While New Haven leaders cheered a pharmaceutical company’s return to the city Tuesday, two suburban Republican lawmakers weren’t sold on the idea and prodded Gov. Dannel P. Malloy’s administration for more information.

In a press release, Senate Minority Leader John McKinney of Fairfield and House Minority Leader Lawrence Cafero of Norwalk said they want to know more about the state’s “First Five” tax incentive package for Alexion Pharmaceuticals.

Malloy announced Tuesday that the state planned to give the company a forgivable $20 million loan if it was able to create 200 to 300 full-time jobs over a 10 year period, a $6 million grant to build laboratories, and up to $25 million in urban and industrial site reinvestment tax credits. The total package to get the company to move back to the city is worth $51 million.

“Ultimately, I hope this is a good investment for the state of Connecticut, but the public and the legislature have a right to know more about the deal,” McKinney said. Echoing his concerns, Cafero added that “it is unclear at this time that $51 million in state incentives are necessary to keep them here.”

McKinney and Cafero called on the administration to hold a public hearing to discuss the details of the state’s investment.

Some of the questions they want answered are: “What protections are in place to secure the taxpayers’ investment? What kinds of jobs will be created and which ones will qualify the company to have its loan forgiven? Did the state work with Alexion and Cheshire officials to exhaust every idea for keeping the company in Cheshire? What is the cost to the Town of Cheshire, and what, if anything is the state doing to help the Town and its property taxpayers absorb those costs?”

The building the company will be leaving in Cheshire is owned by the same developer, Carter Winstanley, who is developing the Downtown Crossing area in New Haven where Alexion is relocating.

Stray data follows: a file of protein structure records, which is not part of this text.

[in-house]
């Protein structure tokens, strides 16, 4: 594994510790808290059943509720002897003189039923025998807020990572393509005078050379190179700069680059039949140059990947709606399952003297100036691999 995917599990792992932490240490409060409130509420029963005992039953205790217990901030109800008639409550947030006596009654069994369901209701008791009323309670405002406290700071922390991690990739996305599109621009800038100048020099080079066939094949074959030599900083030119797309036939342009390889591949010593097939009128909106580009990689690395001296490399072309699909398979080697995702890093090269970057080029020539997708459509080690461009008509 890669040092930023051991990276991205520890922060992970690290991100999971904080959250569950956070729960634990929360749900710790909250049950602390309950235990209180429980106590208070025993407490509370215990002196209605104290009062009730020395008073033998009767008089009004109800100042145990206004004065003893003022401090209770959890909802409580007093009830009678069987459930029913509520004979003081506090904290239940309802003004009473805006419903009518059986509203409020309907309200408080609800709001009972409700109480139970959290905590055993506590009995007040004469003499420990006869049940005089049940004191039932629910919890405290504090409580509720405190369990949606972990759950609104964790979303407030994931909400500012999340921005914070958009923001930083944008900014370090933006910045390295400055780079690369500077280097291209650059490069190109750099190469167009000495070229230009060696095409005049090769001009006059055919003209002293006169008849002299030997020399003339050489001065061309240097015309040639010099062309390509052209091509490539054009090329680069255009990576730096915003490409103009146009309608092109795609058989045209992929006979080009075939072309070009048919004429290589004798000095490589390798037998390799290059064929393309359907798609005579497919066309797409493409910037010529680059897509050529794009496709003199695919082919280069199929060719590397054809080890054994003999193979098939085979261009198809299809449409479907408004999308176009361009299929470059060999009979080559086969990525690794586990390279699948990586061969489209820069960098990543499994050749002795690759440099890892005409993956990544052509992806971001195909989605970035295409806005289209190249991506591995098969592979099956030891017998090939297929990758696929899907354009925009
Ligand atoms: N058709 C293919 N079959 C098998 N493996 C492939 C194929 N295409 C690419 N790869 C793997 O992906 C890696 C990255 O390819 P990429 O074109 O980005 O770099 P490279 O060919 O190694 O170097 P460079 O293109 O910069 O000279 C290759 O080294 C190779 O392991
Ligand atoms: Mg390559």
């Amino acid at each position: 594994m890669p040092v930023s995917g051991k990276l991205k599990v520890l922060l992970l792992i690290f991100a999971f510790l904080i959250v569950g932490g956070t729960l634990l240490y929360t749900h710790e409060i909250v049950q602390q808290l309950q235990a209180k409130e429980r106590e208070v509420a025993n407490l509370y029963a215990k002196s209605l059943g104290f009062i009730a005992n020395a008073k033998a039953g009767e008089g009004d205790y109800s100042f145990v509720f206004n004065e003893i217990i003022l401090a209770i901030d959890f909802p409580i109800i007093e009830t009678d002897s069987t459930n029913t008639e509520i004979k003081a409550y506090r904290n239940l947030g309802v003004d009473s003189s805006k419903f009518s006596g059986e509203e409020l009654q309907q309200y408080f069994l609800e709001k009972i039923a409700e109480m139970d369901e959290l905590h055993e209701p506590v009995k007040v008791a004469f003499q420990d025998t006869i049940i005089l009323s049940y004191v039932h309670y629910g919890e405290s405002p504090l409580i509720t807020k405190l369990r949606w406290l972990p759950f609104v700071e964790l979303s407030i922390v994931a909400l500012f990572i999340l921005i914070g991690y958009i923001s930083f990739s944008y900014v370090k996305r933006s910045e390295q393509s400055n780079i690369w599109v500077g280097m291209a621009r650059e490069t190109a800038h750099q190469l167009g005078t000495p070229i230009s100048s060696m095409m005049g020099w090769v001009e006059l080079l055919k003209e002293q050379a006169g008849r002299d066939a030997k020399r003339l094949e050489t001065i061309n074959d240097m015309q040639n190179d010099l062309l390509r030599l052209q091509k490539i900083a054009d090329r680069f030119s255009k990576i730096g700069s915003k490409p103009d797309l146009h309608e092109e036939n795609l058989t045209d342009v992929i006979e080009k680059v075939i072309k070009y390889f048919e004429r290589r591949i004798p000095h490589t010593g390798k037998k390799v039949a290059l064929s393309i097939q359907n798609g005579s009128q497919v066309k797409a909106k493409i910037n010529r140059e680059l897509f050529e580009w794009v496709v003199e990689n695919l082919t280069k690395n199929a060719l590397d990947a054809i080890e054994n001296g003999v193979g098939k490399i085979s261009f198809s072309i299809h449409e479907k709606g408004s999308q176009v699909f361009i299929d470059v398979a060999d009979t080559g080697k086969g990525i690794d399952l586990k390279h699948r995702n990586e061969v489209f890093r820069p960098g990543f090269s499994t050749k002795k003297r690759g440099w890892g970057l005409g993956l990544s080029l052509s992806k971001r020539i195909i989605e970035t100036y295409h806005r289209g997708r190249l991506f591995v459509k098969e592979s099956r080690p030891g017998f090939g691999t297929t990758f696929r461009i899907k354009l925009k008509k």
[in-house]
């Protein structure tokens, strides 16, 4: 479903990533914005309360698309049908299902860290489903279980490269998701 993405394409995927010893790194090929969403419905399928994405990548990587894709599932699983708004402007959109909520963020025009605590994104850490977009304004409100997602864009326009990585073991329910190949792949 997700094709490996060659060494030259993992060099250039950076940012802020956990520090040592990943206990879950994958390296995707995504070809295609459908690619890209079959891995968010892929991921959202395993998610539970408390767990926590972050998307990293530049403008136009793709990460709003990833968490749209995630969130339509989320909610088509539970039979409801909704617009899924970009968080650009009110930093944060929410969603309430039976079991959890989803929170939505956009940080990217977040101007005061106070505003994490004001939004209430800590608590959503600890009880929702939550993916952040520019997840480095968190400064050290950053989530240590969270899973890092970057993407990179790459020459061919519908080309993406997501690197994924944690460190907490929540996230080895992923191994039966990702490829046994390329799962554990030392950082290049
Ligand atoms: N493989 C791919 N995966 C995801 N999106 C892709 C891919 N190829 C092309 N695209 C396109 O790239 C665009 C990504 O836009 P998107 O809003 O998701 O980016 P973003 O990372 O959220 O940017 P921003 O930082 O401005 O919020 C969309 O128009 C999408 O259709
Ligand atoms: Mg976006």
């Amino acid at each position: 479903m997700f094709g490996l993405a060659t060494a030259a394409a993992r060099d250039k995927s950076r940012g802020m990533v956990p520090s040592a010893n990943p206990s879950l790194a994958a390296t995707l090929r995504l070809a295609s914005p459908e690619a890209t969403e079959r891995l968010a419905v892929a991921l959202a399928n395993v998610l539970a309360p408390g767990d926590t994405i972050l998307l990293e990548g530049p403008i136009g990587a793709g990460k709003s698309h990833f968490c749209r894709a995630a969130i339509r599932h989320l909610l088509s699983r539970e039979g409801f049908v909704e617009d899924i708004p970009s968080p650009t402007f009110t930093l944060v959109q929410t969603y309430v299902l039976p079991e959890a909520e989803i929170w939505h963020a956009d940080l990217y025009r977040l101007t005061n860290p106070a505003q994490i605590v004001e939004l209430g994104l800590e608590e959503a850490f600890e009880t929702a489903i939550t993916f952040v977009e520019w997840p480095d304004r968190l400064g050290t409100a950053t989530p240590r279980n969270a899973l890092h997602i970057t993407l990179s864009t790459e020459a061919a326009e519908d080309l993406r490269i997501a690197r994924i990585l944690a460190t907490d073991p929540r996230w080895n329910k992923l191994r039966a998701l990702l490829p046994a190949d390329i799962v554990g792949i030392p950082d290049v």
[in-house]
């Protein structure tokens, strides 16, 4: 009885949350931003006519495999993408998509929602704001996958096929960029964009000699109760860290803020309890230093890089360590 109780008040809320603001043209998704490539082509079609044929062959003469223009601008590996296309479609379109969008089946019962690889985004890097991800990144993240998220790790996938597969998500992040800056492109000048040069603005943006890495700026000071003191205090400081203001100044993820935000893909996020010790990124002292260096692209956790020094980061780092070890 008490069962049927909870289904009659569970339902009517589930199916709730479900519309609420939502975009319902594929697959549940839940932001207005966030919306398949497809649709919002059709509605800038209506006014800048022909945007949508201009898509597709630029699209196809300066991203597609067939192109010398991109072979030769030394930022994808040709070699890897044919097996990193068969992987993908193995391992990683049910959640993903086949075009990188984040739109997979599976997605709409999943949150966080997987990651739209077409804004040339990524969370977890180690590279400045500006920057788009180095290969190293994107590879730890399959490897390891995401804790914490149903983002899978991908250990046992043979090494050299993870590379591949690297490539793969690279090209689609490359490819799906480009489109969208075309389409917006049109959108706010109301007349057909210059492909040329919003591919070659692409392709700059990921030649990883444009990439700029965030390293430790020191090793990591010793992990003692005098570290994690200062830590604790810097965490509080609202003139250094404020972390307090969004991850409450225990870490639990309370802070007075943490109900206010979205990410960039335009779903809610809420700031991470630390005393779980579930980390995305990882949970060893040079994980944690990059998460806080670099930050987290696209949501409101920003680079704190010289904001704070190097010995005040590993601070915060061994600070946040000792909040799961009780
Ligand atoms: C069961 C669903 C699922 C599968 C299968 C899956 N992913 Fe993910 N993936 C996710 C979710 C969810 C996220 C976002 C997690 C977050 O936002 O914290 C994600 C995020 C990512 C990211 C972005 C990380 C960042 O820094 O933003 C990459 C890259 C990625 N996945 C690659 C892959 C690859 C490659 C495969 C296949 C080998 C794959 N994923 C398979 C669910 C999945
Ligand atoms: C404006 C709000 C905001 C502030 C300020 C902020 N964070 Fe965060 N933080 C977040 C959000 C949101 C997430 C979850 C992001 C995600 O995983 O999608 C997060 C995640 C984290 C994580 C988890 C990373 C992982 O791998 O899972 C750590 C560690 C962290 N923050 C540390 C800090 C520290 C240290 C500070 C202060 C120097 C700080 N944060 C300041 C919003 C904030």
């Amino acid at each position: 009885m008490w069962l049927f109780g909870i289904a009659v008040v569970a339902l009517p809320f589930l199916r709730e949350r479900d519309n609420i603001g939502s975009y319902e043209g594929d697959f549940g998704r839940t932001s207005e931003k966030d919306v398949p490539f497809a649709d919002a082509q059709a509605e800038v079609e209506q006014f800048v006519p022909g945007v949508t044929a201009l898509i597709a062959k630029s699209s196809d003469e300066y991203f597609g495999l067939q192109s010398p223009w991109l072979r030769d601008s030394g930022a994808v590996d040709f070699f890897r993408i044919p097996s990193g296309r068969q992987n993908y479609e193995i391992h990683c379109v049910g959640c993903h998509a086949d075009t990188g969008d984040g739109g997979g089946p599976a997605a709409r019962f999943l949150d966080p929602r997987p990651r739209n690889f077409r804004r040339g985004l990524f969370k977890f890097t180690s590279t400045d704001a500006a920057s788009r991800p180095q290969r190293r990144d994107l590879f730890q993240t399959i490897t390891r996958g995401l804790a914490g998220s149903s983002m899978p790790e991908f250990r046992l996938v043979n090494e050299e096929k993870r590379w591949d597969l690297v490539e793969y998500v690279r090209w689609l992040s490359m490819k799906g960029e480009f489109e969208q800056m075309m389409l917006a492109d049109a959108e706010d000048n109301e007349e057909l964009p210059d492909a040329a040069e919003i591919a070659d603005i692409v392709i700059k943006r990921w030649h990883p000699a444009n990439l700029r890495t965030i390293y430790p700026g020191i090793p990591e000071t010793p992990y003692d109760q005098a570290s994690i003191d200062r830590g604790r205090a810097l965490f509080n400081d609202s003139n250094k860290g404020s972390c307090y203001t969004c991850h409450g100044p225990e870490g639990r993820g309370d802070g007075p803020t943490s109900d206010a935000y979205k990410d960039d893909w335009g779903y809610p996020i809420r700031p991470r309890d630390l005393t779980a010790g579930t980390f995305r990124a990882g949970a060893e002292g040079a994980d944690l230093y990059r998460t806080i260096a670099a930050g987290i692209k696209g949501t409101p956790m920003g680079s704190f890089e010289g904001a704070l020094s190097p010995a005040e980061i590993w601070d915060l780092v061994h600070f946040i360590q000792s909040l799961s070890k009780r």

“It seems clear from newspaper reports that Alexion has long anticipated outgrowing its Cheshire headquarters, but nonetheless planned to stay in Connecticut,” McKinney said. “I want to know if Alexion planned to go forward with its move and expansion regardless of the First Five incentives.”

While Republicans will get answers to their questions, the good economic news left the Malloy administration scratching their heads.

“With all due respect to the Minority Leaders, sometimes you get the feeling that they look for clouds on a sunny day,” Andrew Doba, Malloy’s spokesman, said Tuesday.  “Keep in mind that it was a Republican Governor that stood idly by when Alexion was looking to site their manufacturing facility. I’m sure when it was announced that those jobs were going to be created in Rhode Island and not Connecticut that their statements that day were laden with outrage.”

Doba reminded McKinney and Cafero that Alexion is a global company and could have moved their headquarters to any number of locations, but chose to stay in Connecticut.

And if the company fails to meet its job creation goals then there are provisions in the agreement to protect the state’s investment, he said.

“We have extensive safeguards in place to protect taxpayers, including collateral requirements, a 10-year residency requirement, job creation and retention targets and capital investment requirements,“ Doba said. “The department also conducts an extensive amount of financial analysis to ensure that taxpayer funds are leveraged to maximize our return on investment. If the company does not perform, financial benefits will be not realized.”

But it remains to be seen just how strict the Malloy administration will be about the clawback provisions written into these economic development contracts.

A report commissioned by the left-leaning Working Families Party back in October found that Connecticut does a poor job of monitoring their tax incentives and an even poorer job of enforcing them.

The report authored by two researchers at a nonpartisan, nonprofit organization found just over half of the companies audited in 2010 successfully met their job requirements and those that fell short haven’t been subjected to any clawback provisions. Of the 70 companies the researchers looked at 39 fulfilled their job creation obligations, while 31 have not.

All of the information used in the report dated back to 2010 before Malloy was in office.

Malloy has defended his “First Five” program in the past arguing everyone in Connecticut has an interest in retaining and growing jobs in the state.